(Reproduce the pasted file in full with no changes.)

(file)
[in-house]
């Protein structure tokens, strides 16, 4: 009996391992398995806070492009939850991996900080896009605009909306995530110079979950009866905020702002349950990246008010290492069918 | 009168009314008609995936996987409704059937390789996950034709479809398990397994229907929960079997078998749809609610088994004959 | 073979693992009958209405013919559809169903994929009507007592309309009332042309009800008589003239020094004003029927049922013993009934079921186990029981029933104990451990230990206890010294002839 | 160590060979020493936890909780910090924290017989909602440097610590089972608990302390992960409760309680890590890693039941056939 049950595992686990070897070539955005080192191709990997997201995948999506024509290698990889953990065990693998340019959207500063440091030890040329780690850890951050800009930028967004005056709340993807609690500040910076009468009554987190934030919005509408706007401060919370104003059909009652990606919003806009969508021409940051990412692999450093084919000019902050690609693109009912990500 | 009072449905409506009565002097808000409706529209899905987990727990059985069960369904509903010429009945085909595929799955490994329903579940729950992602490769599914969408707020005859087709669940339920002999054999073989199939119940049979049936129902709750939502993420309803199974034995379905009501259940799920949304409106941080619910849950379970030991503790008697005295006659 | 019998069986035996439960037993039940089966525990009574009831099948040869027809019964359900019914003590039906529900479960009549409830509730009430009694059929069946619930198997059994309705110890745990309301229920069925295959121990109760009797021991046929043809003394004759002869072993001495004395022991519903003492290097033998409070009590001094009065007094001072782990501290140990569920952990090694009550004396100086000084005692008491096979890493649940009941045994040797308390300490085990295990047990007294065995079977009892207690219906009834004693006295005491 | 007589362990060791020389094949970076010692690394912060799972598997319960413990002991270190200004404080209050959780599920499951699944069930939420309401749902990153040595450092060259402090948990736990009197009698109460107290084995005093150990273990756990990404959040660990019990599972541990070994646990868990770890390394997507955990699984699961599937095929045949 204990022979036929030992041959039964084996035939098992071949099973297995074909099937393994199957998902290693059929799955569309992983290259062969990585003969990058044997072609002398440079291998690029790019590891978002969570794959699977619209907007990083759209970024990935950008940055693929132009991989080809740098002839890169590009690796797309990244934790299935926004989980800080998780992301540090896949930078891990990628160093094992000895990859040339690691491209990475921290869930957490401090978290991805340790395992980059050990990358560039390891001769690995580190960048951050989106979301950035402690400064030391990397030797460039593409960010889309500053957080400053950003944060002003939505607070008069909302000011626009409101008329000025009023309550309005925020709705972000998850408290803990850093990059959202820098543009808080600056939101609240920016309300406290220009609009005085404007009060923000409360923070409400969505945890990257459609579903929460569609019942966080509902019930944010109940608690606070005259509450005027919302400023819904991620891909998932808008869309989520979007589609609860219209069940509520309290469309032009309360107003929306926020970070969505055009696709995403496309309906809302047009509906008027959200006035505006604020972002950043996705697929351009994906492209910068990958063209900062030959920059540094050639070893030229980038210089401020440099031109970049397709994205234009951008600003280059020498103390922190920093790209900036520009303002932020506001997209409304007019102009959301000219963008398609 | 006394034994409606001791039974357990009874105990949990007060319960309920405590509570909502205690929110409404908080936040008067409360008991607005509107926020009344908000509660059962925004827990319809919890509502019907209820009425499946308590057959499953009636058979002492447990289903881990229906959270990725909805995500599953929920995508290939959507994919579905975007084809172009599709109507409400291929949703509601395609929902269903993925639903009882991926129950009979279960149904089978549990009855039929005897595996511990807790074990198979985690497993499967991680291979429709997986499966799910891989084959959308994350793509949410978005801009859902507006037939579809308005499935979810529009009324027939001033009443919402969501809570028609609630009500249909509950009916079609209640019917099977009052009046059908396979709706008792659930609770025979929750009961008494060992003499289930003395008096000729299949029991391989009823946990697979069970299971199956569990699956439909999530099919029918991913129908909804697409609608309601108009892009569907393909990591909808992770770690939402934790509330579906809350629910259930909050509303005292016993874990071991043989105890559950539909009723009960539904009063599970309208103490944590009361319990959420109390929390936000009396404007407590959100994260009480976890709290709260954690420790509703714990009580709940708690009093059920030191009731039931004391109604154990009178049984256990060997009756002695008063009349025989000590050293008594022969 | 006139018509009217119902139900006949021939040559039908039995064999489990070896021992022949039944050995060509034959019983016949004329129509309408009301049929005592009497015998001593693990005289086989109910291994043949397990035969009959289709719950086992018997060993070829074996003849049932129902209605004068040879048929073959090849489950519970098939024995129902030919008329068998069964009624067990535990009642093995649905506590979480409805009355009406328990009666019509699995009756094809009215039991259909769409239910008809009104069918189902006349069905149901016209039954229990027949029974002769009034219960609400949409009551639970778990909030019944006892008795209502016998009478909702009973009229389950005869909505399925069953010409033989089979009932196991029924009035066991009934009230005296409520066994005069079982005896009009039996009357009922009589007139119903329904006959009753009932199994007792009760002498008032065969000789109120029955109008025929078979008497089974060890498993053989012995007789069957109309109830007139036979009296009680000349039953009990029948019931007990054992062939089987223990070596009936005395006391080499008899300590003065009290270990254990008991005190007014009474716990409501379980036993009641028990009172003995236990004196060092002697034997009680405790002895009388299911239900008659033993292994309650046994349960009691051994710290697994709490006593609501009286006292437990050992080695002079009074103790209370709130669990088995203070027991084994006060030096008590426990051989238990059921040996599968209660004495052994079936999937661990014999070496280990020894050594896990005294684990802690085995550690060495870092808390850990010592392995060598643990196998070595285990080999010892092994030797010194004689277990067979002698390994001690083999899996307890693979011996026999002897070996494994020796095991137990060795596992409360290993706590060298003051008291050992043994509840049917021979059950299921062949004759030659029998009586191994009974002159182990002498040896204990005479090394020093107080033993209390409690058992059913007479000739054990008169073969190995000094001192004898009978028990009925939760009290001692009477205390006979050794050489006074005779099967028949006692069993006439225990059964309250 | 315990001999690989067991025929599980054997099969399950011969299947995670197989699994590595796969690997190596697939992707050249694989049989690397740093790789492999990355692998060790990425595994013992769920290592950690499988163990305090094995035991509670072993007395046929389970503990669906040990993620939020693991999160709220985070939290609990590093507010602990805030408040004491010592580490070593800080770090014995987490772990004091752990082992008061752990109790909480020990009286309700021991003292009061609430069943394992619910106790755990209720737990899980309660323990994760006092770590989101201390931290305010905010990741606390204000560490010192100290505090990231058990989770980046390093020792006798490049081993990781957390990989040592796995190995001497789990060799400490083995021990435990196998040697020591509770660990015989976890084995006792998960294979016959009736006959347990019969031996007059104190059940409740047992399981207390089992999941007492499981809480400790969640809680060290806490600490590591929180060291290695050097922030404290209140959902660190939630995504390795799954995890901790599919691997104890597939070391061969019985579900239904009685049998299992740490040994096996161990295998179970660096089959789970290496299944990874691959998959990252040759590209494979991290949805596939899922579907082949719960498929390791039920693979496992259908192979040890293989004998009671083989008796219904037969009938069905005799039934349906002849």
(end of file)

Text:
[in-house]
């Protein structure tokens, strides 16, 4: 009996391992398995806070492009939850991996900080896009605009909306995530110079979950009866905020702002349950990246008010290492069918 | 009168009314008609995936996987409704059937390789996950034709479809398990397994229907929960079997078998749809609610088994004959 | 073979693992009958209405013919559809169903994929009507007592309309009332042309009800008589003239020094004003029927049922013993009934079921186990029981029933104990451990230990206890010294002839 | 160590060979020493936890909780910090924290017989909602440097610590089972608990302390992960409760309680890590890693039941056939 049950595992686990070897070539955005080192191709990997997201995948999506024509290698990889953990065990693998340019959207500063440091030890040329780690850890951050800009930028967004005056709340993807609690500040910076009468009554987190934030919005509408706007401060919370104003059909009652990606919003806009969508021409940051990412692999450093084919000019902050690609693109009912990500 | 009072449905409506009565002097808000409706529209899905987990727990059985069960369904509903010429009945085909595929799955490994329903579940729950992602490769599914969408707020005859087709669940339920002999054999073989199939119940049979049936129902709750939502993420309803199974034995379905009501259940799920949304409106941080619910849950379970030991503790008697005295006659 | 019998069986035996439960037993039940089966525990009574009831099948040869027809019964359900019914003590039906529900479960009549409830509730009430009694059929069946619930198997059994309705110890745990309301229920069925295959121990109760009797021991046929043809003394004759002869072993001495004395022991519903003492290097033998409070009590001094009065007094001072782990501290140990569920952990090694009550004396100086000084005692008491096979890493649940009941045994040797308390300490085990295990047990007294065995079977009892207690219906009834004693006295005491 | 007589362990060791020389094949970076010692690394912060799972598997319960413990002991270190200004404080209050959780599920499951699944069930939420309401749902990153040595450092060259402090948990736990009197009698109460107290084995005093150990273990756990990404959040660990019990599972541990070994646990868990770890390394997507955990699984699961599937095929045949 204990022979036929030992041959039964084996035939098992071949099973297995074909099937393994199957998902290693059929799955569309992983290259062969990585003969990058044997072609002398440079291998690029790019590891978002969570794959699977619209907007990083759209970024990935950008940055693929132009991989080809740098002839890169590009690796797309990244934790299935926004989980800080998780992301540090896949930078891990990628160093094992000895990859040339690691491209990475921290869930957490401090978290991805340790395992980059050990990358560039390891001769690995580190960048951050989106979301950035402690400064030391990397030797460039593409960010889309500053957080400053950003944060002003939505607070008069909302000011626009409101008329000025009023309550309005925020709705972000998850408290803990850093990059959202820098543009808080600056939101609240920016309300406290220009609009005085404007009060923000409360923070409400969505945890990257459609579903929460569609019942966080509902019930944010109940608690606070005259509450005027919302400023819904991620891909998932808008869309989520979007589609609860219209069940509520309290469309032009309360107003929306926020970070969505055009696709995403496309309906809302047009509906008027959200006035505006604020972002950043996705697929351009994906492209910068990958063209900062030959920059540094050639070893030229980038210089401020440099031109970049397709994205234009951008600003280059020498103390922190920093790209900036520009303002932020506001997209409304007019102009959301000219963008398609 | 006394034994409606001791039974357990009874105990949990007060319960309920405590509570909502205690929110409404908080936040008067409360008991607005509107926020009344908000509660059962925004827990319809919890509502019907209820009425499946308590057959499953009636058979002492447990289903881990229906959270990725909805995500599953929920995508290939959507994919579905975007084809172009599709109507409400291929949703509601395609929902269903993925639903009882991926129950009979279960149904089978549990009855039929005897595996511990807790074990198979985690497993499967991680291979429709997986499966799910891989084959959308994350793509949410978005801009859902507006037939579809308005499935979810529009009324027939001033009443919402969501809570028609609630009500249909509950009916079609209640019917099977009052009046059908396979709706008792659930609770025979929750009961008494060992003499289930003395008096000729299949029991391989009823946990697979069970299971199956569990699956439909999530099919029918991913129908909804697409609608309601108009892009569907393909990591909808992770770690939402934790509330579906809350629910259930909050509303005292016993874990071991043989105890559950539909009723009960539904009063599970309208103490944590009361319990959420109390929390936000009396404007407590959100994260009480976890709290709260954690420790509703714990009580709940708690009093059920030191009731039931004391109604154990009178049984256990060997009756002695008063009349025989000590050293008594022969 | 006139018509009217119902139900006949021939040559039908039995064999489990070896021992022949039944050995060509034959019983016949004329129509309408009301049929005592009497015998001593693990005289086989109910291994043949397990035969009959289709719950086992018997060993070829074996003849049932129902209605004068040879048929073959090849489950519970098939024995129902030919008329068998069964009624067990535990009642093995649905506590979480409805009355009406328990009666019509699995009756094809009215039991259909769409239910008809009104069918189902006349069905149901016209039954229990027949029974002769009034219960609400949409009551639970778990909030019944006892008795209502016998009478909702009973009229389950005869909505399925069953010409033989089979009932196991029924009035066991009934009230005296409520066994005069079982005896009009039996009357009922009589007139119903329904006959009753009932199994007792009760002498008032065969000789109120029955109008025929078979008497089974060890498993053989012995007789069957109309109830007139036979009296009680000349039953009990029948019931007990054992062939089987223990070596009936005395006391080499008899300590003065009290270990254990008991005190007014009474716990409501379980036993009641028990009172003995236990004196060092002697034997009680405790002895009388299911239900008659033993292994309650046994349960009691051994710290697994709490006593609501009286006292437990050992080695002079009074103790209370709130669990088995203070027991084994006060030096008590426990051989238990059921040996599968209660004495052994079936999937661990014999070496280990020894050594896990005294684990802690085995550690060495870092808390850990010592392995060598643990196998070595285990080999010892092994030797010194004689277990067979002698390994001690083999899996307890693979011996026999002897070996494994020796095991137990060795596992409360290993706590060298003051008291050992043994509840049917021979059950299921062949004759030659029998009586191994009974002159182990002498040896204990005479090394020093107080033993209390409690058992059913007479000739054990008169073969190995000094001192004898009978028990009925939760009290001692009477205390006979050794050489006074005779099967028949006692069993006439225990059964309250 | 315990001999690989067991025929599980054997099969399950011969299947995670197989699994590595796969690997190596697939992707050249694989049989690397740093790789492999990355692998060790990425595994013992769920290592950690499988163990305090094995035991509670072993007395046929389970503990669906040990993620939020693991999160709220985070939290609990590093507010602990805030408040004491010592580490070593800080770090014995987490772990004091752990082992008061752990109790909480020990009286309700021991003292009061609430069943394992619910106790755990209720737990899980309660323990994760006092770590989101201390931290305010905010990741606390204000560490010192100290505090990231058990989770980046390093020792006798490049081993990781957390990989040592796995190995001497789990060799400490083995021990435990196998040697020591509770660990015989976890084995006792998960294979016959009736006959347990019969031996007059104190059940409740047992399981207390089992999941007492499981809480400790969640809680060290806490600490590591929180060291290695050097922030404290209140959902660190939630995504390795799954995890901790599919691997104890597939070391061969019985579900239904009685049998299992740490040994096996161990295998179970660096089959789970290496299944990874691959998959990252040759590209494979991290949805596939899922579907082949719960498929390791039920693979496992259908192979040890293989004998009671083989008796219904037969009938069905005799039934349906002849």